John Plumbe

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Self-portrait by Plumbe, 1846

John Plumbe Jr. (occasionally Plumb; July 13, 1809 – May 29, 1857) was a Welsh-born American entrepreneurial photographer, gallerist, publisher, and an early advocate of an American transcontinental railroad in the mid-19th century. He established a franchise of photography studios in the 1840s in the U.S., with additional branches in Paris and Liverpool. He created a lithographic process for reproducing photographic images, called the "plumbeotype."


Plumbe was born in Castle Caereinion, Powys, Wales in 1809, to John Plumbe and Frances Margaretta Atherton. The family moved to Philipsburg, Pennsylvania in 1821,[1] and later to Dubuque, Iowa.[2]

Vision for a transcontinental railroad[edit]

He began his career as a civil engineer. "He studied civil engineering while still in his late teens and by 1829 was surveying sites for future railroad routes in the southern and eastern portions of the country. About 1836 he relocated to the Wisconsin territory, where he became and advocate for a trans-contintental railroad."[3] Plumbe reasoned that a transcontintental railroad "would hasten the formation of dense settlements throughout the whole extent of the road, advance the sales of the public lands, afford increased facilities to the agricultural, commercial and mining interests of the country...and enable the government to transport troops and munitions of war."[4]

Throughout his life Plumbe would continue to press for the railroad, petitioning Congress and presenting his ideas in various newspapers and other publications.

Daguerreotype galleries, 1840-1847[edit]

Plumb Daguerrian Gallery, Brown's Hotel, Pennsylvania Ave., Washington DC

Plumbe "took up photography in 1840 after seeing the work of an itinerant daguerreotypist in Washington, D.C."[5]—probably the work of John G. Stevenson.[3]

In a short period of time, Plumbe established a string of daguerreotype studios and galleries, all bearing his name. Visitors to the galleries could view photographic works, receive training, or pay to have their portrait taken. Images produced in the Plumbe studios were credited to "Plumbe," although the work was made by others, including his brother Richard Plumbe. "Each of his galleries was staffed by a host of operators, colorists, and artisans, and many notable daguerreotypists received their training or honed their skills in Plumbe's galleries, including Richard Carr, Marsena Cannon, Charles E. Johnson, Jacob Shew, Myron Shew, and William Shew."[1] Others who learnt photographic arts through the Plumbe franchise included Ezra Chase, Samuel Masury, C.S. Middlebrook, and Gabriel Harrison.[2]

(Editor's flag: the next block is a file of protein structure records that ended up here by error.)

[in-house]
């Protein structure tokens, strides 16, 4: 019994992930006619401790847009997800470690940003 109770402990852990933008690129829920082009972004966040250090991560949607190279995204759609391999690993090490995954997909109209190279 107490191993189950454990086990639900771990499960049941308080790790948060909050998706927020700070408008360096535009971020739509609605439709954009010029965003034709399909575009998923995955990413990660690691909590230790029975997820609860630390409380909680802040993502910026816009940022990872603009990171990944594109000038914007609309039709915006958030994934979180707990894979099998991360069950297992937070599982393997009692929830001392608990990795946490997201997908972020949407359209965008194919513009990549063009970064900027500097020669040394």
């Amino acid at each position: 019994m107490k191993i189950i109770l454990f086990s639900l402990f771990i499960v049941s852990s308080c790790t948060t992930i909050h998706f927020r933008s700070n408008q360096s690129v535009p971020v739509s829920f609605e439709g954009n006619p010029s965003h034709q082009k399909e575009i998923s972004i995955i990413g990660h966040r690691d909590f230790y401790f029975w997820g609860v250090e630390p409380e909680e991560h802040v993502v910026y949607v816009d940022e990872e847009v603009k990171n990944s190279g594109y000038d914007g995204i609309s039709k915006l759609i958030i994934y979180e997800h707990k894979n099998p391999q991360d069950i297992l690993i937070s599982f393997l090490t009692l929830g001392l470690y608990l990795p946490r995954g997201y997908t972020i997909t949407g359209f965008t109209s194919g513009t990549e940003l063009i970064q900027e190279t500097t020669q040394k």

In the 1840s in the United States there were Plumbe franchises in:

  • Arkansas—Plumbe's Daguerrian Gallery[6]
  • Galena, Illinois[1]
  • Dubuque, Iowa
  • Kentucky:
    • Harrodsburg Springs, Kentucky[1]
    • Louisville, Kentucky[1]
  • New Orleans, Louisiana[1]
  • Portland, Maine[1]
  • Maryland:
    • Baltimore, Maryland—Plumbe Daguerrian Gallery, North St.;[7] Plumbe National Daguerrian Gallery, Baltimore St.[8]
    • Frederick, Maryland[1]
  • Massachusetts:
    • Boston, Mass. -- United States Photographic Institute (1841); Plumbe Daguerrian Gallery, Court St.;[7] Plumbe National Daguerrian Gallery, Hanover St.;[8] Plumbe's Daguerrean Rooms, Court Street (1849–1850); Plumbe's Daguerrian Gallery, Washington Street (1850–1851).[9]
    • Salem, Massachusetts[1]
  • St. Louis, Missouri
  • Exeter, New Hampshire[1]
  • New York:
    • Albany, New York—Plumbe Daguerrian Gallery[7]
    • New York, New York—Plumbe Daguerrian Gallery, Broadway;[7] Plumbe National Daguerrian Gallery, Broadway[8]
    • Saratoga Springs, New York—Plumbe National Daguerrian Gallery, Broadway[8]
  • Cincinnati, Ohio
  • Pennsylvania:
    • Harrisburg, Pennsylvania[1]
    • Philadelphia, PA—Plumbe Daguerrian Gallery, Chestnut St.;[10] Plumbe National Daguerrian Gallery, Chestnut St.[8]